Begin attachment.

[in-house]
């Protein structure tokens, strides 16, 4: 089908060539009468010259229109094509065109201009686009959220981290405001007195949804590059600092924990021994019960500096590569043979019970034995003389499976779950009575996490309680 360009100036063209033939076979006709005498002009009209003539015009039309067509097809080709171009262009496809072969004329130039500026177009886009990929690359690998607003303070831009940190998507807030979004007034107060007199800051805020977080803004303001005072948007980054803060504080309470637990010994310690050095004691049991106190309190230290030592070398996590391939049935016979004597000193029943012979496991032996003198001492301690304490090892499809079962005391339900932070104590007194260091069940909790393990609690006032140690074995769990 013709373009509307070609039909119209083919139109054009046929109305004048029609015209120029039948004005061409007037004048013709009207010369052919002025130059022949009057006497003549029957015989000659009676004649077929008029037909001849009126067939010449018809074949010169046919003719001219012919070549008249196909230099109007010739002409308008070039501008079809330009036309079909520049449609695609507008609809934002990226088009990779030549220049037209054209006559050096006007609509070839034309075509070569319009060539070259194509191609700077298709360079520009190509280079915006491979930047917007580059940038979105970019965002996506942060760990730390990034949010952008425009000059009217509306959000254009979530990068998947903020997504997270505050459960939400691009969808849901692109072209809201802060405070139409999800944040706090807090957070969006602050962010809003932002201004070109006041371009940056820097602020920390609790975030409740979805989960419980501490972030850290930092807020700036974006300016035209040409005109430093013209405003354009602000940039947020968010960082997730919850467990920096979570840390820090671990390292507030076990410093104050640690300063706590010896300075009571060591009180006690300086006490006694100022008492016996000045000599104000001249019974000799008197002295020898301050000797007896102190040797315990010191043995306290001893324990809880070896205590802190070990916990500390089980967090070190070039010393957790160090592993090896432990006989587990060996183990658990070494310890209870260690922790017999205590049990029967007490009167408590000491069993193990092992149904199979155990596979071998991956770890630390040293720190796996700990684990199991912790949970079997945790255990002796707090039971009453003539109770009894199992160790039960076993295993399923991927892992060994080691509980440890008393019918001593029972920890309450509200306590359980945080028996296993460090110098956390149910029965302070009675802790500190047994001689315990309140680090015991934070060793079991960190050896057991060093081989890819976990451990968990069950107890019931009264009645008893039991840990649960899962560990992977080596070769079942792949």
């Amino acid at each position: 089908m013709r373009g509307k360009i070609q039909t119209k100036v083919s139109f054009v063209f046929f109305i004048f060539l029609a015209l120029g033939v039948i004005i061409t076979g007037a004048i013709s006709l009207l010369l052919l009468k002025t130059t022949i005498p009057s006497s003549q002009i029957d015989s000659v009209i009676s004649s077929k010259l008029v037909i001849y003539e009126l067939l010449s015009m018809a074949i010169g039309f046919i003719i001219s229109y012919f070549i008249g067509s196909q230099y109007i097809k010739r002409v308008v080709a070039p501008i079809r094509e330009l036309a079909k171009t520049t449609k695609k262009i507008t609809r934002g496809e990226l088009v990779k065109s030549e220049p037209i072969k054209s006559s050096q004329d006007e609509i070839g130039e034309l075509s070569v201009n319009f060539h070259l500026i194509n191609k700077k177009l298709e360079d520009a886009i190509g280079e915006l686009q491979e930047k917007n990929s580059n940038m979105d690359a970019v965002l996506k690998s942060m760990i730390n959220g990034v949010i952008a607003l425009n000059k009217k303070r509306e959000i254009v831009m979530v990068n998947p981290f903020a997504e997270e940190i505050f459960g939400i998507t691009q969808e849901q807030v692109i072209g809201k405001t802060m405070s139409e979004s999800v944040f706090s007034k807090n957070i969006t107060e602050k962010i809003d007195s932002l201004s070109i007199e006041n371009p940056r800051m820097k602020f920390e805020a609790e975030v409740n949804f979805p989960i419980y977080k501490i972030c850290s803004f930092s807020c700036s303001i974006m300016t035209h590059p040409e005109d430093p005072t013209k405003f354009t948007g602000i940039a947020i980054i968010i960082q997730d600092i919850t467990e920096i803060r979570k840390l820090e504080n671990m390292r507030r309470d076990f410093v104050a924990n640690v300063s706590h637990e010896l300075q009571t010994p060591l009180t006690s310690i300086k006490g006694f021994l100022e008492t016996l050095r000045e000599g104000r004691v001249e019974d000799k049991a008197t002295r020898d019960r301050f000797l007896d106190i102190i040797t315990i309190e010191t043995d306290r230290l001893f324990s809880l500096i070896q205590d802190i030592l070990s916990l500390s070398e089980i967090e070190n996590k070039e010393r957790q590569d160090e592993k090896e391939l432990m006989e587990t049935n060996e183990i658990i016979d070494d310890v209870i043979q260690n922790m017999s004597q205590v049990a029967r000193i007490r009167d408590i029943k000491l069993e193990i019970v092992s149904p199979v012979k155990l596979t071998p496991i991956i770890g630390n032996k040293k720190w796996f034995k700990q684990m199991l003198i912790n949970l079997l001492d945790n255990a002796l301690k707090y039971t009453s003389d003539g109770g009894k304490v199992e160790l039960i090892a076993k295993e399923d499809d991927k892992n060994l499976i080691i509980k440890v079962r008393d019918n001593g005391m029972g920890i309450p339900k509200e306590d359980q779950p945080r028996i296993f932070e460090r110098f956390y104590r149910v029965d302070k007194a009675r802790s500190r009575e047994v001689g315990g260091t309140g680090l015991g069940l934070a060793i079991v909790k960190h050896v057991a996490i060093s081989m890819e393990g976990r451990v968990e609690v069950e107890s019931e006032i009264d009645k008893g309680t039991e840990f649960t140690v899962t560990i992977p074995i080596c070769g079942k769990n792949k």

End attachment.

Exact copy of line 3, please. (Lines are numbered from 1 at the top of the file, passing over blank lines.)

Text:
């Amino acid at each position: 089908m013709r373009g509307k360009i070609q039909t119209k100036v083919s139109f054009v063209f046929f109305i004048f060539l029609a015209l120029g033939v039948i004005i061409t076979g007037a004048i013709s006709l009207l010369l052919l009468k002025t130059t022949i005498p009057s006497s003549q002009i029957d015989s000659v009209i009676s004649s077929k010259l008029v037909i001849y003539e009126l067939l010449s015009m018809a074949i010169g039309f046919i003719i001219s229109y012919f070549i008249g067509s196909q230099y109007i097809k010739r002409v308008v080709a070039p501008i079809r094509e330009l036309a079909k171009t520049t449609k695609k262009i507008t609809r934002g496809e990226l088009v990779k065109s030549e220049p037209i072969k054209s006559s050096q004329d006007e609509i070839g130039e034309l075509s070569v201009n319009f060539h070259l500026i194509n191609k700077k177009l298709e360079d520009a886009i190509g280079e915006l686009q491979e930047k917007n990929s580059n940038m979105d690359a970019v965002l996506k690998s942060m760990i730390n959220g990034v949010i952008a607003l425009n000059k009217k303070r509306e959000i254009v831009m979530v990068n998947p981290f903020a997504e997270e940190i505050f459960g939400i998507t691009q969808e849901q807030v692109i072209g809201k405001t802060m405070s139409e979004s999800v944040f706090s007034k807090n957070i969006t107060e602050k962010i809003d007195s932002l201004s070109i007199e006041n371009p940056r800051m820097k602020f920390e805020a609790e975030v409740n949804f979805p989960i419980y977080k501490i972030c850290s803004f930092s807020c700036s303001i974006m300016t035209h590059p040409e005109d430093p005072t013209k405003f354009t948007g602000i940039a947020i980054i968010i960082q997730d600092i919850t467990e920096i803060r979570k840390l820090e504080n671990m390292r507030r309470d076990f410093v104050a924990n640690v300063s706590h637990e010896l300075q009571t010994p060591l009180t006690s310690i300086k006490g006694f021994l100022e008492t016996l050095r000045e000599g104000r004691v001249e019974d000799k049991a008197t002295r020898d019960r301050f000797l007896d106190i102190i040797t315990i309190e010191t043995d306290r230290l001893f324990s809880l500096i070896q205590d802190i030592l070990s916990l500390s070398e089980i967090e070190n996590k070039e010393r957790q590569d160090e592993k090896e391939l432990m006989e587990t049935n060996e183990i658990i016979d070494d310890v209870i043979q260690n922790m017999s004597q205590v049990a029967r000193i007490r009167d408590i029943k000491l069993e193990i019970v092992s149904p199979v012979k155990l596979t071998p496991i991956i770890g630390n032996k040293k720190w796996f034995k700990q684990m199991l003198i912790n949970l079997l001492d945790n255990a002796l301690k707090y039971t009453s003389d003539g109770g009894k304490v199992e160790l039960i090892a076993k295993e399923d499809d991927k892992n060994l499976i080691i509980k440890v079962r008393d019918n001593g005391m029972g920890i309450p339900k509200e306590d359980q779950p945080r028996i296993f932070e460090r110098f956390y104590r149910v029965d302070k007194a009675r802790s500190r009575e047994v001689g315990g260091t309140g680090l015991g069940l934070a060793i079991v909790k960190h050896v057991a996490i060093s081989m890819e393990g976990r451990v968990e609690v069950e107890s019931e006032i009264d009645k008893g309680t039991e840990f649960t140690v899962t560990i992977p074995i080596c070769g079942k769990n792949k």